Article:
Les Pates Vivantes

noodles

A few weeks ago, I went to hear Alec Lobrano speak and read from his terrific book, Hungry for Paris, and someone asked if there were ethnic restaurants listed in the book. He replied that he didn’t include them, because most visitors coming to Paris probably are looking for French food, so that’s what he concentrated on.

He’s right, of course. Lots of visitors do come here specifically to dine on classic French fare, but I also know that there are a certain number of visitors that eventually tire of so much meat and rich food, and are willing to explore some of the more unusual and diverse food available in a multi-cultural city like Paris. I also think that Americans (at least this one) are hard-wired to eat ethnic foods, namely anything Asian. Living in California, sushi, Korean bbq, and bun bo are pretty much a part of my normal dietary fare.

Since I arrived in Paris, I’ve noticed a strong uptick in the quality of Asian restaurants here. And I’ve also noticed there’s much more of an appreciation of them, too.


The French are known for adopting foods to their own tastes, hence the sunny-side up eggs atop the burgers and le fromage in bento boxes at Japanese take-outs. But great, authentic places abound in the 13th arrondissement as well as on the rue St. Anne. So it’s kind of odd that Les Pâtes Vivantes is near the Grand Boulevards, where it’s hard to miss, because usually the fellows are in the window, twirling their hand-spun noodles.

sesame noodles

Not only is Les Pâtes Vivantes not expensive, but a bowl of their handmade noodles in soup, or stir-fried with beef, tofu, and chili pepper, is pretty satisfying, especially when the temperature dips as much has it has been lately. Although those with less-tame palates than some of the locals may want to ask them not to hold back on the spices, if you don’t mind a bit of fire. But whether you like it spicy or cool, or you’re like me and prefer a bit of both, you’ll likely find me there next summer (or sooner) slurping up a bowl of their cold, slippery sesame noodles.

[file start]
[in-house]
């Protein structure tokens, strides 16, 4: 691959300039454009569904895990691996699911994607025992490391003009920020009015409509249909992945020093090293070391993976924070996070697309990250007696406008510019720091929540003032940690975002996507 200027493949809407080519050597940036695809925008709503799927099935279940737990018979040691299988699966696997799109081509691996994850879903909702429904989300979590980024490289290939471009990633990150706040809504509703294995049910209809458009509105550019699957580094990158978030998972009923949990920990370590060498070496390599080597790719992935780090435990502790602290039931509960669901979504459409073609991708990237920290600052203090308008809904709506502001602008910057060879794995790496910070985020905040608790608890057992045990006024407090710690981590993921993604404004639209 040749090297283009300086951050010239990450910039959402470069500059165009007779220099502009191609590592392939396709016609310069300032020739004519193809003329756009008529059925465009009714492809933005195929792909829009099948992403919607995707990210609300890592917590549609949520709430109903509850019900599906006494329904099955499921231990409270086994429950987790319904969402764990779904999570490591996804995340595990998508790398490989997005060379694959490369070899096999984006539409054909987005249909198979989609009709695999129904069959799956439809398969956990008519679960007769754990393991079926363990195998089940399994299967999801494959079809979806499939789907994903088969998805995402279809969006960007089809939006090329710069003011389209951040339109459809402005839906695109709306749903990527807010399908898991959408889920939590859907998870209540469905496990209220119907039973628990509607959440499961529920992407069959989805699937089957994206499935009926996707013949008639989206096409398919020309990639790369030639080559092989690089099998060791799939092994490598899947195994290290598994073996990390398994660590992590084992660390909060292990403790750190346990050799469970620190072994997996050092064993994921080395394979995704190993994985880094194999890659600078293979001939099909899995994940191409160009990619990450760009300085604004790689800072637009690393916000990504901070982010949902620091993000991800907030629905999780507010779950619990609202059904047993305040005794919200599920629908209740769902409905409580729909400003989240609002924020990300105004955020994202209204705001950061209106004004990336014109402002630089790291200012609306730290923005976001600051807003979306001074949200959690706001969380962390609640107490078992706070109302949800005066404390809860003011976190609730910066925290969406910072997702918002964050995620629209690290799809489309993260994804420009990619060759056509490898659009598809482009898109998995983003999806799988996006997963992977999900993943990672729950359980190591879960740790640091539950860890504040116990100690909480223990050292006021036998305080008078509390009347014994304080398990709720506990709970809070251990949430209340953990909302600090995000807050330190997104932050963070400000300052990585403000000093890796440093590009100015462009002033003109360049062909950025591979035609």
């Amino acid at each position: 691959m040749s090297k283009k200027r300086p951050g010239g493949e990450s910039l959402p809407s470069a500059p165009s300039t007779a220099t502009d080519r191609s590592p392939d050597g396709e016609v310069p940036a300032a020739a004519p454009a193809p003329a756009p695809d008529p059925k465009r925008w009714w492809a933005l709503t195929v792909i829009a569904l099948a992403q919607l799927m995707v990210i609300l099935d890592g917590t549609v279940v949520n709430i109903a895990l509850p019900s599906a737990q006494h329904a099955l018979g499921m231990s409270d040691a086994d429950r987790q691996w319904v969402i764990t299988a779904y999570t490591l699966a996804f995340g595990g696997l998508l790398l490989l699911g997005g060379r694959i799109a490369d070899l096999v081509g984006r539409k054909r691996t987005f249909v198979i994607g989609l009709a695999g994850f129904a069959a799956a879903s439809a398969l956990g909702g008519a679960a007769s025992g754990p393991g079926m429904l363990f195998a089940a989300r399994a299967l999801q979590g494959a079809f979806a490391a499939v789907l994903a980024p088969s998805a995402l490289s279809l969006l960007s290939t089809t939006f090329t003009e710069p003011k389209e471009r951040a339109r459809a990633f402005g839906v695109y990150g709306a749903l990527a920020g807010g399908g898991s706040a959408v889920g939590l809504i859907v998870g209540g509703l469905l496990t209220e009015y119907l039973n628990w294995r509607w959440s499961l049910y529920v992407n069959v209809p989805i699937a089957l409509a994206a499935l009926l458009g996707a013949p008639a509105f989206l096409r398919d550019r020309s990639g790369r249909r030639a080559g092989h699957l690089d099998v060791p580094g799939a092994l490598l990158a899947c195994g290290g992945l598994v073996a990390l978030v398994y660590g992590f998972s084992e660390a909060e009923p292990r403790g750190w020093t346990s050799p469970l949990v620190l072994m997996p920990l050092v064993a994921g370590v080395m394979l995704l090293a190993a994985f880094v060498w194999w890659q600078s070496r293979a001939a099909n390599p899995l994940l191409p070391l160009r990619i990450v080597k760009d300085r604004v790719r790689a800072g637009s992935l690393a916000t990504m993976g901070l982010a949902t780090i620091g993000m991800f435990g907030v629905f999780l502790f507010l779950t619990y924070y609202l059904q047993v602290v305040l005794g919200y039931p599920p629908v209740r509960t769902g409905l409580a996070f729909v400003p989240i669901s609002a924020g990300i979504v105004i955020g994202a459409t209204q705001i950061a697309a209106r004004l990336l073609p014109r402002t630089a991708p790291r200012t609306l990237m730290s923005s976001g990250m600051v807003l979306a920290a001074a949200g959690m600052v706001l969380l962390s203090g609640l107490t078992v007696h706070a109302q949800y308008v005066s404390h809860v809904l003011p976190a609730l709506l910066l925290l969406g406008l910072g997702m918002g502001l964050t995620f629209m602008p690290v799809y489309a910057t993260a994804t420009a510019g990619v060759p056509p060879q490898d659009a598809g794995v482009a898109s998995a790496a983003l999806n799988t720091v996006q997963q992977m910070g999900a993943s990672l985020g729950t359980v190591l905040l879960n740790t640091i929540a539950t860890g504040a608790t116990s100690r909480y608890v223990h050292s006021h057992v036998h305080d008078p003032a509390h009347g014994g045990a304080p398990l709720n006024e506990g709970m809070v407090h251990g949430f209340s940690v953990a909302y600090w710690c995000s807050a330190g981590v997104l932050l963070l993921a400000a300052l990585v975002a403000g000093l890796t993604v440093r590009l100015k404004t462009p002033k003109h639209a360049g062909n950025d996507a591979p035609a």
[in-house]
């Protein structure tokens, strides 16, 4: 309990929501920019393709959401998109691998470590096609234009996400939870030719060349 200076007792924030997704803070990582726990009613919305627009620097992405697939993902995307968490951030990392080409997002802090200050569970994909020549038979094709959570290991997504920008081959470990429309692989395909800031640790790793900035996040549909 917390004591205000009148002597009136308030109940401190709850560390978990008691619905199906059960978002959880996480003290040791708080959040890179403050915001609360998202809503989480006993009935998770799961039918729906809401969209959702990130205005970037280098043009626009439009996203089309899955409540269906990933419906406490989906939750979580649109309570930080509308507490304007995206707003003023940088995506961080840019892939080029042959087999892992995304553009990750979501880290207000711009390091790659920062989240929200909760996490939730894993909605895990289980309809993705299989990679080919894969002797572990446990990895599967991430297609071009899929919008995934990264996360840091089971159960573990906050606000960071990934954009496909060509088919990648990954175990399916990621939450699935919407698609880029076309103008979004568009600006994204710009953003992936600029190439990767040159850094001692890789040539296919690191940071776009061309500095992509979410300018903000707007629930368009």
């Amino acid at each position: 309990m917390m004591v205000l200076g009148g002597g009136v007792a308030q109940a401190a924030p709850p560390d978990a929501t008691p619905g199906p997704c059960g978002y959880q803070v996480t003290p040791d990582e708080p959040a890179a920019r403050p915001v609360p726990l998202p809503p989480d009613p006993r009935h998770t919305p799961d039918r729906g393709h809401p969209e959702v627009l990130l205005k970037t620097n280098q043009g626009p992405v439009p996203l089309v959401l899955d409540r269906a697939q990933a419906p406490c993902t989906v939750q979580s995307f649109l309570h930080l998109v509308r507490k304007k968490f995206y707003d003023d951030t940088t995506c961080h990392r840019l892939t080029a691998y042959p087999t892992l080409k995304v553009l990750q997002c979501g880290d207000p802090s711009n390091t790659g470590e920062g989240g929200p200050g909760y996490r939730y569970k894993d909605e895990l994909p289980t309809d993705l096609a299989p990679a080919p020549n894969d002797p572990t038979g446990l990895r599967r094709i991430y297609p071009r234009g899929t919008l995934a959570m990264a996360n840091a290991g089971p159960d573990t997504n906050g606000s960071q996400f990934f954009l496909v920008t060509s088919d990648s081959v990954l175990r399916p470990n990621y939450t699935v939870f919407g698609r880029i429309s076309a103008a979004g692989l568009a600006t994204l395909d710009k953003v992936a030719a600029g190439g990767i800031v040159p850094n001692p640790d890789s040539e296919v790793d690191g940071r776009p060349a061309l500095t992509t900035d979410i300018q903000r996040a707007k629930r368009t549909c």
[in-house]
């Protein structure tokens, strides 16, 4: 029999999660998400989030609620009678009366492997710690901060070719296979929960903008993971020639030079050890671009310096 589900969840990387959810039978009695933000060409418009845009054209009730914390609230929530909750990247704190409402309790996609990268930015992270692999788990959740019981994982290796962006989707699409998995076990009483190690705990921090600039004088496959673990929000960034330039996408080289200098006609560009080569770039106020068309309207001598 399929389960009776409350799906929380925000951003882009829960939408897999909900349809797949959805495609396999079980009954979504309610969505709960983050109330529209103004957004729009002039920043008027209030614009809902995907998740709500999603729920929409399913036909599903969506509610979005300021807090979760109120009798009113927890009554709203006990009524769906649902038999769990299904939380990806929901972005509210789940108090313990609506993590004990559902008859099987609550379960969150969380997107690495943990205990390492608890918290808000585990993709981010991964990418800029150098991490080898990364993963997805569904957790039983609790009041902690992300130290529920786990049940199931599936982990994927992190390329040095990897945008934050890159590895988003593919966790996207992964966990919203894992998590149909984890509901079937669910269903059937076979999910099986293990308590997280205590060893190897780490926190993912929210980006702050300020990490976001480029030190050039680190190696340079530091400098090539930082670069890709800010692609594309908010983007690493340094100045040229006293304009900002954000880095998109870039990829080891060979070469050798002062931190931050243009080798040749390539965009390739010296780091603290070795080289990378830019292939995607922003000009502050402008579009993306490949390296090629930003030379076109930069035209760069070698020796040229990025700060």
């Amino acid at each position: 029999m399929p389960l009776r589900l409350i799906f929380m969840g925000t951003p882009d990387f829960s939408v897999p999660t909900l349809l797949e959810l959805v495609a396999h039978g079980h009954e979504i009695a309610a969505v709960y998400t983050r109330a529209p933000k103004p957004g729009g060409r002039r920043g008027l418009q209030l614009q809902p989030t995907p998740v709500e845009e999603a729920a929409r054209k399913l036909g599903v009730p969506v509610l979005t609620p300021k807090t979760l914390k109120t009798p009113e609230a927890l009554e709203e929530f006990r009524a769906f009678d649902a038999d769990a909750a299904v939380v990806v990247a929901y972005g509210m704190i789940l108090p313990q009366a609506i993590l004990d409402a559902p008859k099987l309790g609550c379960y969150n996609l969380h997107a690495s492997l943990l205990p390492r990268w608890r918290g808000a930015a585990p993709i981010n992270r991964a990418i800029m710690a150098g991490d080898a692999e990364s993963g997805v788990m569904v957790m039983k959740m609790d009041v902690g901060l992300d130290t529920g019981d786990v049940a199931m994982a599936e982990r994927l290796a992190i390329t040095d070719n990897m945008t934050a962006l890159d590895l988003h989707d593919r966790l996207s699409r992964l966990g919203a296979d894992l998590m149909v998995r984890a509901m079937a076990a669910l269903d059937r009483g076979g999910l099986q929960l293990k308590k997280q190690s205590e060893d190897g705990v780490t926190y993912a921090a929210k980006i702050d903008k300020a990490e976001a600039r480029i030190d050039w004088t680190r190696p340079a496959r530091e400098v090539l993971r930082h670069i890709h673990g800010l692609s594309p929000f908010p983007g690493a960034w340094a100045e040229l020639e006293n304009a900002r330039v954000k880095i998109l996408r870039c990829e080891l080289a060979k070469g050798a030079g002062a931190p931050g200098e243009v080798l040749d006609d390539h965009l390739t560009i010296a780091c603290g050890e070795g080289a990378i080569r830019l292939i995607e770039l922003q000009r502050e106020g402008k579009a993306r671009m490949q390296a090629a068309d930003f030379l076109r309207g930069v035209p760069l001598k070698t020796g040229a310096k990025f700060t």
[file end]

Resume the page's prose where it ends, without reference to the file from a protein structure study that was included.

Les Pâtes Vivantes
46, rue du Faubourg Montmartre (9th)
Tél: 01 45 23 10 21
(Map)

UPDATE: Les Pâtes Vivantes opened two more locations, one on the Left Bank, at 22, boulevard St-Germain, Métro: Maubert-Mutualité (Tél: 01 40 46 84 33) and the other at 3, rue de Turbigo (Tél: 01 40 13 08 04) by Châtelet/Les Halles.

Related Links & Paris Dining Tips:

Two Delicious New Dining Guides to Paris

My Sui Mai (Recipe)

Time Out Paris Dining Guide

Kimchi (Recipe)

French and Italian Menu Translation Made Easy

Seaweed Cookies (Recipe)

Vegetarian Restaurants in Paris

Breizh Café

25 comments

  • That place sounds delicious. About Asian restaurants, I’ve been a bit stunned at the proliferation of Asian (Chinese?) traiteurs; my landlady in the 11th says that arrondissement is actually trying to restrict any more being opened. I don’t mean to suggest that more traiteurs indicates greater interest in Asian food, or at least in *good* Asian food, any more than the logarithmic increase in Chinese buffets in the US does – perhaps it’s as simple as, traiteur Asian is cheap, salty and sweet – but the phenom intrigues me.